The impact of water hyacinth (Eichhornia crassipes) on greenhouse gas emission and nutrient mobilization depends on rooting and plant coverage.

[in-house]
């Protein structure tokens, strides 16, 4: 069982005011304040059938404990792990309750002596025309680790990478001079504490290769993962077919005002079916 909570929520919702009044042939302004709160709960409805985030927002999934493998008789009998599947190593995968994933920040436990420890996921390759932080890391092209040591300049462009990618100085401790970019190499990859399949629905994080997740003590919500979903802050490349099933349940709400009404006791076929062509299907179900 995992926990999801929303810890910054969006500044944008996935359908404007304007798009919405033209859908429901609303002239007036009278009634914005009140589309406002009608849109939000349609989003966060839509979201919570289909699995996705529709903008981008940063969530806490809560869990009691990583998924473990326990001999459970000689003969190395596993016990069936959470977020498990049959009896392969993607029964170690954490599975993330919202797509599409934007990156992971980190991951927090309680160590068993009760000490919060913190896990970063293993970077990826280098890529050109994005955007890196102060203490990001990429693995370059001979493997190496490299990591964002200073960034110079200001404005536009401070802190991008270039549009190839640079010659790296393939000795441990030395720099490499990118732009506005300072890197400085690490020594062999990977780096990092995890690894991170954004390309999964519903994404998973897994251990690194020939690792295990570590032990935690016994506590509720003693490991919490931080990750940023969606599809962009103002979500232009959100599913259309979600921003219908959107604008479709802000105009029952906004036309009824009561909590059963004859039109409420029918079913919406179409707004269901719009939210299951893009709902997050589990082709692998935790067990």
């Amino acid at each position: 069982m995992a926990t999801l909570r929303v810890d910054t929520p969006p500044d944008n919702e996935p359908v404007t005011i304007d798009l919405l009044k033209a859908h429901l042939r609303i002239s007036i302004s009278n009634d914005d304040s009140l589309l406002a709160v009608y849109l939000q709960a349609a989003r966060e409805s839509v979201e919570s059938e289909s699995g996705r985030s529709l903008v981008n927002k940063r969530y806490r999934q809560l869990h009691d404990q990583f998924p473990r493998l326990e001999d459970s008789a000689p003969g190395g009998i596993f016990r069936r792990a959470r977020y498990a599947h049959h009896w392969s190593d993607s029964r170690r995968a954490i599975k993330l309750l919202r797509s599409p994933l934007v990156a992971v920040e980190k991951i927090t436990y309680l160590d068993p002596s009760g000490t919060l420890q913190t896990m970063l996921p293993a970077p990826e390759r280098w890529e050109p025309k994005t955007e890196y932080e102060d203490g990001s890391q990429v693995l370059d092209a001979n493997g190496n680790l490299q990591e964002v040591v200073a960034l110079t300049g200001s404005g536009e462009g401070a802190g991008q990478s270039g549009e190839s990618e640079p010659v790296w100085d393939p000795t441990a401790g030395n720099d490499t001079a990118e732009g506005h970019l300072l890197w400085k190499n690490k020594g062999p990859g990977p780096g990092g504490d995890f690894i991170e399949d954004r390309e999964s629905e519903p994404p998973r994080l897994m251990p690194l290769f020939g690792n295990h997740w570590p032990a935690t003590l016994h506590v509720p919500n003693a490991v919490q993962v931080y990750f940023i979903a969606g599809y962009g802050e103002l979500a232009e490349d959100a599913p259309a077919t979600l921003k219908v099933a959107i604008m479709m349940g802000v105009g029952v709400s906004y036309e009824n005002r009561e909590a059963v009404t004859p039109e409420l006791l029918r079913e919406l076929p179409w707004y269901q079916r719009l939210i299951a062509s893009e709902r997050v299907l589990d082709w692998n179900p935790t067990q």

Water hyacinth stands are known to affect both nutrient concentrations in the water and carbon exchange with the atmosphere. However, both enhanced and reduced greenhouse gas (GHG) emissions have been reported in relation to water hyacinth presence. This controversy may be explained by variation in plant density and rooting. High growth rates indicate its capacity to mobilize and store nutrients in the tissues, and assimilate large amounts of carbon dioxide (CO2). Simultaneously the plant can stimulate methane (CH4) emission. This may occur when plants are rooting in the sediment due to CH4 shuttling from the sediment, through the plant, into the atmosphere. To unravel the potential influences of water hyacinth on nutrient dynamics and GHG fluxes, we performed an experiment in which plant coverage and root access to the sediment were manipulated. Plants reduced phosphorus concentrations in water and pore-water, independent of coverage and rooting, also rooting plants grown at high coverage showed higher plant N:P ratios. CH4 emissions were highest at high coverage and were further increased by rooting, indicating that plant-mediated transport indeed takes place. However, the overall GHG budget in terms of CO2 equivalents still resulted in the water hyacinth vegetation being near neutral, or even a net sink with respect to GHG exchange. The plant-induced enhancement of CH4 emissions suggests that the plant can be an effective CO2-to-biomass-to-CH4 converter. Our results show that plant coverage and water depth - regulating sediment-root contact - should be taken into account when estimating water hyacinth's effect on GHG emissions.